Teenage Mutant Ninja Turtles


Review by Matt Paprocki



Graphics: 8

Sound: 8

Gameplay: 7

Overall: 7

tmnt11nes.png.png (2685 bytes)Konami could not have created a more difficult game targeted at 8-year olds than Teenage Mutant Ninja Turtles. This classic platform title is nothing short of impossible for most people, and even with a cheat device like the Game Genie, it's still not easy to get through. When you can get through it though, this is a decent title not without merit, and there are more reasons than the difficulty why people remember it.

The only TMNT game that allows players to switch between one of the four Turtles during gameplay, that mechanic plays a huge role. It's a simple concept and one that should have been used in subsequent entries. Managing each Turtle's energy bar is the key to success. Each Turtle also has their trademark weapons, which affect reach (critically in the case of Raphael), speed, and strength.

Taking down a wide variety of enemies that are exclusive to this game, the levels carry the player everywhere. An overhead map features a little action, and this is how the next section is chosen. It might not be such a bad system, but there are far too many individual spots that go nowhere, and exist solely to sap the life of a player who doesn't know any better.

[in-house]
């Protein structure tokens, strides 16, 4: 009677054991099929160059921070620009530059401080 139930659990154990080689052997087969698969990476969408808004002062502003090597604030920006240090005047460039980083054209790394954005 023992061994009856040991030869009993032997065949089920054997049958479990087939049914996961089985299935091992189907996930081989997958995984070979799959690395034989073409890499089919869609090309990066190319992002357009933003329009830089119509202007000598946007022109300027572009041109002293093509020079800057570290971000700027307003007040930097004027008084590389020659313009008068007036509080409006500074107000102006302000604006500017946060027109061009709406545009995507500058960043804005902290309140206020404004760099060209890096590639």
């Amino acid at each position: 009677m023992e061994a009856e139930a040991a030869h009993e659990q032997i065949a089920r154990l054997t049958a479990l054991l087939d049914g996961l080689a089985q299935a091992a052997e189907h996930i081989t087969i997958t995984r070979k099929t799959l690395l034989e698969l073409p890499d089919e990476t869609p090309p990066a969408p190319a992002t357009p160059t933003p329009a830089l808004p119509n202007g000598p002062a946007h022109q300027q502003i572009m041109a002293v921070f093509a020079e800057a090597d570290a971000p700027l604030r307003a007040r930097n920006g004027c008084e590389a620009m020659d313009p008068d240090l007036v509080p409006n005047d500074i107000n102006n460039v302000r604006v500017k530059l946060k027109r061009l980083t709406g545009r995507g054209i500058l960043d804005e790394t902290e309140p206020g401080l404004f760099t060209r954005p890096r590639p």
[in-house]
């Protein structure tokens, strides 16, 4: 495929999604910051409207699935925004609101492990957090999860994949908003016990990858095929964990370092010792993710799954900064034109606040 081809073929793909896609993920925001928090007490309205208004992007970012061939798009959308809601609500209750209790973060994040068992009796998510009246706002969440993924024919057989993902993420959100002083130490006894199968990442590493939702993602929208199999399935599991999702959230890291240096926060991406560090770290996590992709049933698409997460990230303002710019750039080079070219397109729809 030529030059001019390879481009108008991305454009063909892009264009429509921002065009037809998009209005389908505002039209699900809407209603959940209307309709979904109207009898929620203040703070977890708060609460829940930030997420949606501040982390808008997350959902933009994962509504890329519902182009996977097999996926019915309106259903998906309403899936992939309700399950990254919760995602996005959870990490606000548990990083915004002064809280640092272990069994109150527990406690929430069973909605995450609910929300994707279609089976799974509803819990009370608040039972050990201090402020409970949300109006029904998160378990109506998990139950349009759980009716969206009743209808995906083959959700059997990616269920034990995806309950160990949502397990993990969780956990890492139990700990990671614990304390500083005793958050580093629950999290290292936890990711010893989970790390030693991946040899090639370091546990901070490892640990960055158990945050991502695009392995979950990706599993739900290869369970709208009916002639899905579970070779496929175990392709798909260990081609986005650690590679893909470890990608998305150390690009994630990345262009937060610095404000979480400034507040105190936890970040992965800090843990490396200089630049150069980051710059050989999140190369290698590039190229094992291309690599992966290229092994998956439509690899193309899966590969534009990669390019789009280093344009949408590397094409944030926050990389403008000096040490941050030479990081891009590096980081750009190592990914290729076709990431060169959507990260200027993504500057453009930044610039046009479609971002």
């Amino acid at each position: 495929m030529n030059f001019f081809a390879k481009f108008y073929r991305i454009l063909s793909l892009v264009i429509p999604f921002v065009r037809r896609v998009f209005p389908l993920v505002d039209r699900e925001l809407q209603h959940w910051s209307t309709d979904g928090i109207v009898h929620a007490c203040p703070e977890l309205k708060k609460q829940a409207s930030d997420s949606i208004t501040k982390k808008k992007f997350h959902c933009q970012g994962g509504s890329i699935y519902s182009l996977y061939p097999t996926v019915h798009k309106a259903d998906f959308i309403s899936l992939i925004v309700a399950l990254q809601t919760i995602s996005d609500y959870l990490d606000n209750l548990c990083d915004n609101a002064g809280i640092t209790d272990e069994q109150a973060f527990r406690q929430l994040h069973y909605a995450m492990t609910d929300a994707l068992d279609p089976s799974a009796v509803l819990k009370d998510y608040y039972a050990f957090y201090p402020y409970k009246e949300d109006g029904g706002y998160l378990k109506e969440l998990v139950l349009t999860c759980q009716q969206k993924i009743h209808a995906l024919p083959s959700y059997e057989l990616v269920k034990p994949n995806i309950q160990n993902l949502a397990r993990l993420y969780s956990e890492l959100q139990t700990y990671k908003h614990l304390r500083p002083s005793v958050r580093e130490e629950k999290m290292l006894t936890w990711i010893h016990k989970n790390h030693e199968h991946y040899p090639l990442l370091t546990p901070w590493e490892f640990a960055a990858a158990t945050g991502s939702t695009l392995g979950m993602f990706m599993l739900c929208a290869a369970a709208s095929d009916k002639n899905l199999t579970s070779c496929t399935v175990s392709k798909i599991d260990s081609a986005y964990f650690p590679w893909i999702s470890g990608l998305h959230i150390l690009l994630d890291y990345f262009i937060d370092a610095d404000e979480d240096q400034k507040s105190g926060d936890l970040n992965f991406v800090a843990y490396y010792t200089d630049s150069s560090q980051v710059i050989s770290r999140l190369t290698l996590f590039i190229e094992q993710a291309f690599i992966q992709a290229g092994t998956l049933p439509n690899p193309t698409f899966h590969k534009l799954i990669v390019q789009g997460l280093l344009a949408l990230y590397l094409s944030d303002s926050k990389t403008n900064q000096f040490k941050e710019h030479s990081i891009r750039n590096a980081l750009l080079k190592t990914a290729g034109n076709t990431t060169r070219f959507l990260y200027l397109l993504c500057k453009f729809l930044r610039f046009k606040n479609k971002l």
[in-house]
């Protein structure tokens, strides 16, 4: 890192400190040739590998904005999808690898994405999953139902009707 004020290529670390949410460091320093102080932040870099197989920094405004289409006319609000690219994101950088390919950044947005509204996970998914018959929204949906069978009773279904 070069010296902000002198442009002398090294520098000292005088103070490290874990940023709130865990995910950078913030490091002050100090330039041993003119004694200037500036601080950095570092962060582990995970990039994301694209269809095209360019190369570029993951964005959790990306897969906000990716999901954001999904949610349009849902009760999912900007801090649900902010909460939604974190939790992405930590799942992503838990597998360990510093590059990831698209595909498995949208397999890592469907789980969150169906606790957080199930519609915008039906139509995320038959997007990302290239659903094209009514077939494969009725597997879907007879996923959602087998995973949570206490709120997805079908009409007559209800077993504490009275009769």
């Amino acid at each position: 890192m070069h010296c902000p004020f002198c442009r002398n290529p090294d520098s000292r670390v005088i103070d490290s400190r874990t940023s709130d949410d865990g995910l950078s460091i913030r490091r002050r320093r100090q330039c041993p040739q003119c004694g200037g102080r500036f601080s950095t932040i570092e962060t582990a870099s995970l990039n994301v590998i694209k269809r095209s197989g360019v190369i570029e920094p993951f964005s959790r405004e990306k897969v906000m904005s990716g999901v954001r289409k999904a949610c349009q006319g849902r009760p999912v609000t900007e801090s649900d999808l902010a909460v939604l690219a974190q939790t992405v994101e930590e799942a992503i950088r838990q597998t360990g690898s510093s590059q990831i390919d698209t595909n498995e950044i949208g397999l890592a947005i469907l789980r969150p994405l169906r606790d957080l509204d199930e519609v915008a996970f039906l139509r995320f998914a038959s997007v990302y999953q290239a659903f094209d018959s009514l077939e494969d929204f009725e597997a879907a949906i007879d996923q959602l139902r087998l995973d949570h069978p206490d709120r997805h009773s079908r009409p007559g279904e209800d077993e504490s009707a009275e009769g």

That's only the beginning of the difficulty problems. Enemies attack en masse, and you're sure to take at least one hit. Health regenerating pizzas are rare, and even if you've mastered the majority of the game, the final battle inside the Technodrome is ridiculous. That's assuming you can get past an underwater maze littered with time sensitive bombs, killer seaweed, and loose collision detection.

tmnt12nes.png.png (6190 bytes)Otherwise, this is a great platformer, with natural jumping and simple attack scheme. Alternate weapons allow for projectiles (which are almost a necessity for the final showdown with Shredder). These provide a little relief from the basic slashes that make controlling each Turtle too similar.

While each sprite has a great look for only three-color sprites, slowdown and flicker mar the experience. When things are at their worst, it can adjust the player's timing or take a cheap hit. Later in the game when things become crowded, it's even more prevalent. Given the already high challenge level, this is the point where things really become aggravating.

With more of the comic book inserted than the cartoon spin-offs, this is one of two Ninja Turtle games to stay somewhat true to their roots (the other being the awful translation of Tournament Fighters on the Genesis). That makes this one appealing to some, though if they're not die hard gamers ready for the beating, that won't matter. With practice, it can be done (and it's worth it for the otherwise tolerable gameplay), but it's going to take a lot to pull it off.


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Last updated: Saturday, December 10, 2005 01:12 PM